In a 3d Virtual Classroom, the role of the teacher shifts to facilitator of knowledge acquisition. Establishing the role of teacher as facilitator is critical in a virtual environment, and it is a role that can help the teacher better design and deliver the structure needed for a successful lesson. Facilitators can (and should!) also be the learners themselves – something that tends to work better with small groups. This shift allows the facilitators to:
- Help participants prepare their content
- Assist in guiding the group discussions to keep the learners on track
- Record notes and track questions
- Load content into the virtual environment (allowing for synchronous and asynchronous learning to occur)
- Monitor the avatars in the room to see if anyone has their hand raised with a question or comment
Learners as Avatars
In our avatar-based virtual environment, students were able to create content together, and collaborate virtually using various forms of media. Within the context of learning, doing so as an avatar was a new experience for many of them. Some of the practices they had to get used to were:
- Face the rest of the class. Try not to have the back of your avatar facing the other participants, even when looking at boards or content.
- Learners should raise a hand before asking a question
- We were lucky enough to have Voice over IP in our virtual environment. Our avatars had voices and both teachers and students could use that as a powerful way to engage the other participants.
- Use people’s names when addressing them.
- Use gestures and expressions
Instructional Design for Avatar-based Virtual Environments
From the perspective of the school or teacher setting up such an environment, a number of lessons came out of this first year of our experiment:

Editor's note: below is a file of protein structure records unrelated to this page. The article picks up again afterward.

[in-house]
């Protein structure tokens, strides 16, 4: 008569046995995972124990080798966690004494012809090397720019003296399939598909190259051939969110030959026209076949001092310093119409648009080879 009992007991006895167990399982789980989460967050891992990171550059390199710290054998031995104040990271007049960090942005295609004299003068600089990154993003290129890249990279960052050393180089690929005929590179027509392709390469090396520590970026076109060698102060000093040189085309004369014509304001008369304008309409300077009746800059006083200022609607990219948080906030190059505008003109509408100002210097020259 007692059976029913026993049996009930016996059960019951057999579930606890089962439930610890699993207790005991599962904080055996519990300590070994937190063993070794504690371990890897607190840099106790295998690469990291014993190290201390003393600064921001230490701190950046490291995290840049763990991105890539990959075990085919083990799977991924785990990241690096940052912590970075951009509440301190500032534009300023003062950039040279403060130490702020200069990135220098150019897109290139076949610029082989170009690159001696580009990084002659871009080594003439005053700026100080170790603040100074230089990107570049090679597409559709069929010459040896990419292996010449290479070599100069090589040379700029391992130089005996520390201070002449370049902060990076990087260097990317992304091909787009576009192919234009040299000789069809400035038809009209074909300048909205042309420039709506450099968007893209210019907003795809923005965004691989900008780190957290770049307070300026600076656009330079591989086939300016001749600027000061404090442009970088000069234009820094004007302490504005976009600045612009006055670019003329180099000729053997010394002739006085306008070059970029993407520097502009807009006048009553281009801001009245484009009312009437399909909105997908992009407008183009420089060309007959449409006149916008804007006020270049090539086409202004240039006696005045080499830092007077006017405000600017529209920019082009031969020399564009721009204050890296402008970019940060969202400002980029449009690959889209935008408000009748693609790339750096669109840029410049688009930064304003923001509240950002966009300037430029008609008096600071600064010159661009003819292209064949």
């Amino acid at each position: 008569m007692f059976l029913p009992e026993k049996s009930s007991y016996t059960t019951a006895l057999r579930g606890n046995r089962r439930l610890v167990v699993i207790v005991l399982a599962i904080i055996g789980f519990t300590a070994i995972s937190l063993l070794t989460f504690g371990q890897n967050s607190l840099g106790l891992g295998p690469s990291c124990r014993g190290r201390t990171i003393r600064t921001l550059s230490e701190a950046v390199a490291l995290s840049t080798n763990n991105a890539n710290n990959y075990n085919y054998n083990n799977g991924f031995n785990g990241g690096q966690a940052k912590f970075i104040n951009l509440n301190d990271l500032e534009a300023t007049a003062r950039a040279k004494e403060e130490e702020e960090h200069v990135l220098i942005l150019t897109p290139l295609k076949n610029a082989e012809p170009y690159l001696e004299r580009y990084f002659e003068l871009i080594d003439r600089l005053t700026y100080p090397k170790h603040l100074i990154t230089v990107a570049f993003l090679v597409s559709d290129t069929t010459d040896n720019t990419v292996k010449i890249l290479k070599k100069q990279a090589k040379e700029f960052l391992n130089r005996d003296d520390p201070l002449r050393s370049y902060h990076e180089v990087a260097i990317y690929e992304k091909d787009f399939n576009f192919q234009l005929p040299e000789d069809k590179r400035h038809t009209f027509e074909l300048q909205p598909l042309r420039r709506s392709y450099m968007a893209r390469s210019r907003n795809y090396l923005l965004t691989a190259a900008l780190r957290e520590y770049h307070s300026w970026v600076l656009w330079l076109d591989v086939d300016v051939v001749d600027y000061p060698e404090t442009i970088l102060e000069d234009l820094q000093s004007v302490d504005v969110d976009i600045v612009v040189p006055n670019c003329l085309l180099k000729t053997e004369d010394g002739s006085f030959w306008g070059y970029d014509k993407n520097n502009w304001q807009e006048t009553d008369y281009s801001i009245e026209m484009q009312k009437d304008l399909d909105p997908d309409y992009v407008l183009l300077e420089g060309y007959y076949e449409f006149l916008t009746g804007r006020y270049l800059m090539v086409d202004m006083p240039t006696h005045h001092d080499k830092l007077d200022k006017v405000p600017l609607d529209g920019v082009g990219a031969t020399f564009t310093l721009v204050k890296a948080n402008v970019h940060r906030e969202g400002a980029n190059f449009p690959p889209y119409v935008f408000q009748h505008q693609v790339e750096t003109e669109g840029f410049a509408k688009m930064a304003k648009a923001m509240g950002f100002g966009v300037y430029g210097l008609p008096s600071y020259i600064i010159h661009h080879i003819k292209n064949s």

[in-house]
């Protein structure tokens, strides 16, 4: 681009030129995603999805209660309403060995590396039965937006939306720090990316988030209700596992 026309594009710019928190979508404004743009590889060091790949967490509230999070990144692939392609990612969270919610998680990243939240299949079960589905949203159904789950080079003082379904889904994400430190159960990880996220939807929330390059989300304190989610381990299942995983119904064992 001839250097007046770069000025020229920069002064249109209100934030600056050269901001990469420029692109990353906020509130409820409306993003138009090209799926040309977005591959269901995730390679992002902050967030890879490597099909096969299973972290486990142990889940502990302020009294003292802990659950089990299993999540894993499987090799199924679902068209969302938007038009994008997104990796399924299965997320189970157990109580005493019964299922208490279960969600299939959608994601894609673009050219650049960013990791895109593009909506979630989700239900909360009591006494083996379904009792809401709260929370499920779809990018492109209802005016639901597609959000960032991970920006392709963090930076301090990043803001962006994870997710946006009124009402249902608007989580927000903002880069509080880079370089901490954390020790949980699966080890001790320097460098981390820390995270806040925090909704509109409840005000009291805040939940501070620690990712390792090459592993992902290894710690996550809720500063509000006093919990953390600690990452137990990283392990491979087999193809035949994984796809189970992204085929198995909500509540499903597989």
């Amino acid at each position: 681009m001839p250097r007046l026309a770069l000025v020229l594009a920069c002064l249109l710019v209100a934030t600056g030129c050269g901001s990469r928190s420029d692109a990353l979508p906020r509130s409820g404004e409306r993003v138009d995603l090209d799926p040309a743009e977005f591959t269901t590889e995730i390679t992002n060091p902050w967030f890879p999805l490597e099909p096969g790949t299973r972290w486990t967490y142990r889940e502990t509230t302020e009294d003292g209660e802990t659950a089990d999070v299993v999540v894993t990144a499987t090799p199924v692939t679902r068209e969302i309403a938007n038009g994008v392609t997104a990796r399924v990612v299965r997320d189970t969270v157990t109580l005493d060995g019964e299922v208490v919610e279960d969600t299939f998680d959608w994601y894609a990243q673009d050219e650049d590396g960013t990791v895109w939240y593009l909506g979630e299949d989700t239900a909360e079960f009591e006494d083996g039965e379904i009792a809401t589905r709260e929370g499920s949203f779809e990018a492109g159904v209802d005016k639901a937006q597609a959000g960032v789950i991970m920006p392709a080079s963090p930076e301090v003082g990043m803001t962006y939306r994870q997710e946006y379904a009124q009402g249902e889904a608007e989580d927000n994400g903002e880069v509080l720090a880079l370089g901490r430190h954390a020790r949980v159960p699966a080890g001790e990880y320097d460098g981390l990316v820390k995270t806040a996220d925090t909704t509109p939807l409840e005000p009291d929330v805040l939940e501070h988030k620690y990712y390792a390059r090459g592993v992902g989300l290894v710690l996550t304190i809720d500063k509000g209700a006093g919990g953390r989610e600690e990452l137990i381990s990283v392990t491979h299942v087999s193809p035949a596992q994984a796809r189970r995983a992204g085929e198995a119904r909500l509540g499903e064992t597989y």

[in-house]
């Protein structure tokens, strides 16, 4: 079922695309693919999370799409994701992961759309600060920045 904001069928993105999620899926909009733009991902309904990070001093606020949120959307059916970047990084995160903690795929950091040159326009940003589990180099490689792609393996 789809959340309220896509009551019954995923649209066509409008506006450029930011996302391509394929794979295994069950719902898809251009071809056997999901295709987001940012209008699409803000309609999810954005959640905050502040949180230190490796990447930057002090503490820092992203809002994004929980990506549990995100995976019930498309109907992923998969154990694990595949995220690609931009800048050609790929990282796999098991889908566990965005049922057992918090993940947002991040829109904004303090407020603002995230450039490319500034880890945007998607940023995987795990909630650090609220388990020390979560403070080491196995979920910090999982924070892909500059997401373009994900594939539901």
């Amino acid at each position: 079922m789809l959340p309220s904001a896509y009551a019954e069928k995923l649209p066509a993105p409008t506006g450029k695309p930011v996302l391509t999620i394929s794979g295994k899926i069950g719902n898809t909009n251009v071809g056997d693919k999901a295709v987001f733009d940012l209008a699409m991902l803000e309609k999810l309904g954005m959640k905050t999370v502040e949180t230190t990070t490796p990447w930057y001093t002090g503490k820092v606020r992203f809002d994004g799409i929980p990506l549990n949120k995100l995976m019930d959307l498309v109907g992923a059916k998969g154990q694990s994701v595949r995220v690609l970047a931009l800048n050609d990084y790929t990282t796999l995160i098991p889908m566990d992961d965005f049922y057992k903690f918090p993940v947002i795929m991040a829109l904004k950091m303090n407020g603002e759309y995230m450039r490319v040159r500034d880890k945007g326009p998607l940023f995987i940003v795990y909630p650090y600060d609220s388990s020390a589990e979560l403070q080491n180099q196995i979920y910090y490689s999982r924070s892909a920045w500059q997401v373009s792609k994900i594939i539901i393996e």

- Define learning objectives and benefits of the lesson so that there is some method of measurement of success
- Establish goals and desired learning outcomes and based on these, define tasks/agenda together with your learners
- Tailor lessons/activities toward your learners’ needs
- Make material available before, during and after the lessons/activities, if they should come into the environment outside of class time
- Allow students to backchannel during the lesson/activity. We used group text-based conversations throughout ours. The majority of students are familiar with this type of communication, so are comfortable communicating this way. This area can be used to garner student participation. You may ask a question and ask that students all respond here. You, as the facilitator, would monitor that area for responses.
- We used polling, frequently…..students raised hands…..moved their avatar to stand in a place that represents their answer, making each experience highly participatory.
- Create locations that are specifically suited to the lesson/content including room types and styles, layouts, themes, and objects
Cloud literate educators and learners can use an online environment of this kind highly effectively as a powerful medium to communicate and collaborate powerfully around curricular content, as well as create an exciting and engaging learning environment for all.